This is a story about something that happens every day but seldom makes the headlines. It is a story of how two different animals without homes were taken in by Lowcountry animal lovers and given the opportunity to live out their days with love, comfort and care.
One of these animals is Neville the cat, who began his life half a world away in Okinawa, Japan. A former stray, Neville seemed doomed to a brief and sickly life, until an animal lover took him in and had him examined by a veterinarian.
Neville was diagnosed with FIV+, or feline immunodeficiency virus. The veterinarian concluded that his only chance for a long pain-free life was to be treated in the United States.
As things happen in stories with happy endings, the scrawny tomcat’s rescuer in Japan was already acquainted with a potential American foster mom: Mary Beth Dew, who lives in the Ivy Hall subdivision of Mount Pleasant.
Dew was certainly no stranger to saving the lives of cats and kittens. She had already fostered around 100 of them for the Charleston Animal Society and Pet Helpers, including another with a case of FIV+. Arrangements were made to transport Neville to Mount Pleasant, and they weren’t simple. His journey spanned 30 hours and involved four different flights.
When he finally arrived, Dew took Neville to her own veterinarian and had him checked out. In his new home, Neville rapidly put on weight — so much so that he had to be placed on a prescription diet. Astonishingly, he even registered a negative test for his FIV+. At this point, Dew would normally reach out to find a “forever home” for her foster feline. But there was just something special about this cat. This one, she couldn’t let go.
So Dew adopted Neville the cat, and he quickly adapted to American life. He has served as a “big brother” to more than two dozen foster cats and kittens and remains “pals” with them after they leave Dew’s care. He goes on play dates, takes walks in what Dew calls his red convertible stroller, talks to her incessantly, sleeps in her bed, climbs out on tree limbs and loves meeting new people. Currently four years of age, he’ll no doubt live many more years in comfort, bringing joy to Dew and everyone else who meets him.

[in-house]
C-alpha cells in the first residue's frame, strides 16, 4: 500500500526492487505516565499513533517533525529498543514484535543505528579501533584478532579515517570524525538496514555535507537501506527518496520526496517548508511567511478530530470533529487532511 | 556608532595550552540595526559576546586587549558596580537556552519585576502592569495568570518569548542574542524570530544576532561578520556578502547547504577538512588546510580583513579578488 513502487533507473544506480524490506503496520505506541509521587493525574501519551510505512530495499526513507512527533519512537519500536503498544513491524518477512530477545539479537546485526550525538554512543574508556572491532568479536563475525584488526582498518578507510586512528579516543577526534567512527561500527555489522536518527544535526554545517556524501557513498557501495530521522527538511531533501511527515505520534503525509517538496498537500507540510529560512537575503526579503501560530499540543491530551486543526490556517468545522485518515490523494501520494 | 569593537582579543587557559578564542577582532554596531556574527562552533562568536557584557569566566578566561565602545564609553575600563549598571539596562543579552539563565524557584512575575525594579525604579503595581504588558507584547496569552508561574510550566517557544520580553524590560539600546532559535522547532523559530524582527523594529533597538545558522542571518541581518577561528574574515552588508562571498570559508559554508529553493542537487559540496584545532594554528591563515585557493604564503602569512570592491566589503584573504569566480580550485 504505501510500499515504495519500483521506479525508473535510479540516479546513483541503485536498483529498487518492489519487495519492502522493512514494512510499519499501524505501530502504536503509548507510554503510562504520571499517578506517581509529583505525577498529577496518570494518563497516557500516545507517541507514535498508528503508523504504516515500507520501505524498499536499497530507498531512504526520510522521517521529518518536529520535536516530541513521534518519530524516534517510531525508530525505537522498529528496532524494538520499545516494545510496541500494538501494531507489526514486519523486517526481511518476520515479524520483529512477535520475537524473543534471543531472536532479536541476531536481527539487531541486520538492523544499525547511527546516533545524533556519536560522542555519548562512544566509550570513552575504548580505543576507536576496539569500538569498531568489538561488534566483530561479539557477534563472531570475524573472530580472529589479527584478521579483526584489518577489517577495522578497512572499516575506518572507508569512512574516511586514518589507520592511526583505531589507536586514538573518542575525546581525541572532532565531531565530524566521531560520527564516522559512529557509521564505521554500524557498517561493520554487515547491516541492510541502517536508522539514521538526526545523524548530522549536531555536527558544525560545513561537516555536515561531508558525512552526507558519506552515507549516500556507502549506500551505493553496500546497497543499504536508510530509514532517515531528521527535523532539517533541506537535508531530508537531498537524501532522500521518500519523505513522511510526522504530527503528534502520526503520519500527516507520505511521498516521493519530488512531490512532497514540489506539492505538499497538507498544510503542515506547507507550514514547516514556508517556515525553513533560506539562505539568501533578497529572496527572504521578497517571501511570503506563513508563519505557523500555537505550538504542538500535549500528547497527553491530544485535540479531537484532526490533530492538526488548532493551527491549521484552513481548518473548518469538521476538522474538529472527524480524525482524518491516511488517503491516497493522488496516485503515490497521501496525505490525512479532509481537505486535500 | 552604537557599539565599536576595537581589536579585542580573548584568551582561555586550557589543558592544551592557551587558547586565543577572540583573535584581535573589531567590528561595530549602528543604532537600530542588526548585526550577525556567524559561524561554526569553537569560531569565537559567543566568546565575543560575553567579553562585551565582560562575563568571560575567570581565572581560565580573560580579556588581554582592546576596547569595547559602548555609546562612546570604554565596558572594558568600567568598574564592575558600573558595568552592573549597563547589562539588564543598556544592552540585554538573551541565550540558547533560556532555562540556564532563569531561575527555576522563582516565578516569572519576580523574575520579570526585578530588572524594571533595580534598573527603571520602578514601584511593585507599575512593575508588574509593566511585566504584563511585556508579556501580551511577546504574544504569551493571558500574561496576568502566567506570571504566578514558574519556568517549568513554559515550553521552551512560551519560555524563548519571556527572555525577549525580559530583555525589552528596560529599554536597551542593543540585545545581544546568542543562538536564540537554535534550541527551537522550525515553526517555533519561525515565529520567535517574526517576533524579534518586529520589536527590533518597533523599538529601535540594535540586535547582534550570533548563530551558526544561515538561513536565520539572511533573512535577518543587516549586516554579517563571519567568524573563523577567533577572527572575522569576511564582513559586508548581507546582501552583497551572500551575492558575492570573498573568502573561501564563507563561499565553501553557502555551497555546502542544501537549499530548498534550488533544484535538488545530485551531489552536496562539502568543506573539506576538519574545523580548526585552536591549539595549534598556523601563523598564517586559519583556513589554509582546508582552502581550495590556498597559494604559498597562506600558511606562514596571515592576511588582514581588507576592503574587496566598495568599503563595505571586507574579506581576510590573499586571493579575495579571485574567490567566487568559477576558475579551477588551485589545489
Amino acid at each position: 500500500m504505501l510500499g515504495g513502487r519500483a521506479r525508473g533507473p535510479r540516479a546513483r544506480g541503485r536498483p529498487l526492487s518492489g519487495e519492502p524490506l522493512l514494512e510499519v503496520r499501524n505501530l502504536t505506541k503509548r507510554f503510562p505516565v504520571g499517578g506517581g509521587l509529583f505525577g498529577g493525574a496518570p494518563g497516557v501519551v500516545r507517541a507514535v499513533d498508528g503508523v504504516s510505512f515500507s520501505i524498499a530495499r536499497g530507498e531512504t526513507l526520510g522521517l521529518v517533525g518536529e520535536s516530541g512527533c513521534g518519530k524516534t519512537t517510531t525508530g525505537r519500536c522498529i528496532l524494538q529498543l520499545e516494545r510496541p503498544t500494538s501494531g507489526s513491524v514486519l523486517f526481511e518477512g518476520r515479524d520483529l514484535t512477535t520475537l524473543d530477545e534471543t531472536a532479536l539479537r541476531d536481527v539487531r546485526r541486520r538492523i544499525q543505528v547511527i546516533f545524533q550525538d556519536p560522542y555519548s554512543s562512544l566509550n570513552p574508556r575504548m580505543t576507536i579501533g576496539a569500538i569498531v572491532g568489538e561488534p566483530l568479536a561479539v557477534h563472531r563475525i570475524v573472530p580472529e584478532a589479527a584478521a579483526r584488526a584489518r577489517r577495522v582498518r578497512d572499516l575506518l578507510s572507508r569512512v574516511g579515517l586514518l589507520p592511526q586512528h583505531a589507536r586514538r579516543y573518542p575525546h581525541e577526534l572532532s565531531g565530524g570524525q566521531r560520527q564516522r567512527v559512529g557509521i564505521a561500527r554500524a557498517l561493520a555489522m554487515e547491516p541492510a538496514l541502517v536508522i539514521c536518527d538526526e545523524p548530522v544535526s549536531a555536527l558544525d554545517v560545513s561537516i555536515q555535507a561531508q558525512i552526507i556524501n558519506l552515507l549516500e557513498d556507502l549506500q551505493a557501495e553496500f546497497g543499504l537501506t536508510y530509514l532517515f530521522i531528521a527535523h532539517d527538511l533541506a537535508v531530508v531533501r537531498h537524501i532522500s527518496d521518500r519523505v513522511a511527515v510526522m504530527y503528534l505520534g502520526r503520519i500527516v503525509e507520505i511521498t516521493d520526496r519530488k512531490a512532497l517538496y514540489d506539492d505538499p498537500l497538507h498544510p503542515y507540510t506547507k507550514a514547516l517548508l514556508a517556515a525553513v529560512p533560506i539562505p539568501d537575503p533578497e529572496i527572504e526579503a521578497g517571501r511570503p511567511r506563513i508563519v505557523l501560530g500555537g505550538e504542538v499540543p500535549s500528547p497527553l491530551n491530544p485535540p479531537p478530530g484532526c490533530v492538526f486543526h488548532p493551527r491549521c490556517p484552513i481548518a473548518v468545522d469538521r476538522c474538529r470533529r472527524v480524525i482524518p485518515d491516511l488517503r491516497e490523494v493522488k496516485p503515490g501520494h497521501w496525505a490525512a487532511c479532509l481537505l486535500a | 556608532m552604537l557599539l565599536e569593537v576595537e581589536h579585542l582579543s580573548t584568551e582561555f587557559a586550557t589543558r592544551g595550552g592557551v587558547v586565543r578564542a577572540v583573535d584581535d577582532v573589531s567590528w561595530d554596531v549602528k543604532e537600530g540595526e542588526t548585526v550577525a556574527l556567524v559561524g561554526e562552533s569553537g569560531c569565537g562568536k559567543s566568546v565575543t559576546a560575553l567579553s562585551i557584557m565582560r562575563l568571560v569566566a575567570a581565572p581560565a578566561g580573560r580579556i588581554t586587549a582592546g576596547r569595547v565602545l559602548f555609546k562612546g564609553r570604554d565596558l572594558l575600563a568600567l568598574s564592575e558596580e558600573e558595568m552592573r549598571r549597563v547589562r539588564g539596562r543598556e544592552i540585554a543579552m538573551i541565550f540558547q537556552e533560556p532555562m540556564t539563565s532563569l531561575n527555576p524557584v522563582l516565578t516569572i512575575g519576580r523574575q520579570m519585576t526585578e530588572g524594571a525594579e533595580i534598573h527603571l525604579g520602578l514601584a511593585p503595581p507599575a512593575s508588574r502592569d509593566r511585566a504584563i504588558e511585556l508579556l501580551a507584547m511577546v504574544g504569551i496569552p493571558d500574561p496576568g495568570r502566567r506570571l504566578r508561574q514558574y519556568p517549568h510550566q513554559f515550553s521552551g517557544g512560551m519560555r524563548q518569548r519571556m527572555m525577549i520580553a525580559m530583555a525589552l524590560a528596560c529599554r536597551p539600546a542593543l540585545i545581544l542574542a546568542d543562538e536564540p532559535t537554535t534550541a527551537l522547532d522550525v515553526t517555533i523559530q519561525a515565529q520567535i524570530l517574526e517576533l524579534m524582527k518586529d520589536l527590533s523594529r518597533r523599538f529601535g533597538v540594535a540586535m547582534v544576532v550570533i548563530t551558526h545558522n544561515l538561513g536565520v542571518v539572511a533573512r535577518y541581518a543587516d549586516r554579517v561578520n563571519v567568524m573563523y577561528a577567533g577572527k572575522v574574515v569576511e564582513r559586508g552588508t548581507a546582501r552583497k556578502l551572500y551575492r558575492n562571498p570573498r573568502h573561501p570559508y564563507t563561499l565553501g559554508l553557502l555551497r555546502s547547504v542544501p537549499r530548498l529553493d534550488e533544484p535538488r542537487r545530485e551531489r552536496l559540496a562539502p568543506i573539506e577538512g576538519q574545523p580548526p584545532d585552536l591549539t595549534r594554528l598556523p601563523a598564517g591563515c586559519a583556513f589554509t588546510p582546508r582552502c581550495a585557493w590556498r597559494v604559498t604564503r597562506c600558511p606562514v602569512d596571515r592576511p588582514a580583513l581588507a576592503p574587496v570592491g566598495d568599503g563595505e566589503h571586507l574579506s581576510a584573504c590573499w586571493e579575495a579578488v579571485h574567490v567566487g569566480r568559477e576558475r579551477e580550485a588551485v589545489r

Part two of this story is more personal. A little more than 10 years ago, my wife Judy and I made the big decision to become dog owners, something we’d never done together.
It made no sense to buy a fancy breed from a pet shop when so many dogs need homes, so we went to the Charleston Animal Society’s North Charleston shelter. We agreed that we wanted a big dog, something tough, sturdy and maybe just a little menacing – like a German shepherd or a Rottweiler.
But while there were scores of big, healthy dogs at the shelter, none of those macho mutts made that special connection with us. On our way to the car, dejected, we peered through the chain-link fence into the outdoor exercise area. There stood a man in a business suit, with a brown splotch of color on his shoulders. It was a dog, vigorously — maybe maniacally — licking the man’s ears, neck and face, while a tail wagged like an out-of-control metronome.
Out of curiosity, we went back inside, where we discovered that the man behind the fence was Joe Elmore, Charleston Animal Society’s CEO. The little dog, whom they’d named “Armando,” was a three-month-old who’d been found with several of his littermates in a cardboard box by the road in West Ashley.
All that night, we talked about “Armando.” Sure, he was cute, but he was little — a dachshund and Jack Russell mix, as far as the shelter staff could tell. We wanted a BIG dog.
But by the morning, it was all over. We had to adopt him. Charleston Animal Society confirmed that he would be available, but not that day. That afternoon, he was scheduled to star in a fashion show at Towne Centre in Mount Pleasant.
The next day, we took the little guy home to Charleston National and renamed him “Pal,” partly because my childhood dog was “Buddy,” and we wanted something similar, yet different, and partly as homage to the late, great Jackie Gleason’s signature greeting, “Hiya, Pal!”
Pal turns 11 this year, and he’s as lively and loving as he was that first day at the shelter. He’s had his share of health concerns, among them pancreatitis and Addison’s disease. But great veterinary care and his daily schedule of medications have kept him active and well.
Pal won’t ever win any breed awards because there’s no category he fits into. But when he sleeps in our bed, proudly wears a bright bandana on walks or greets his many human friends with wild excitement, we know that rescuing him was really more like rescuing our own sense of wonder and joy at just being alive.
By Bill Farley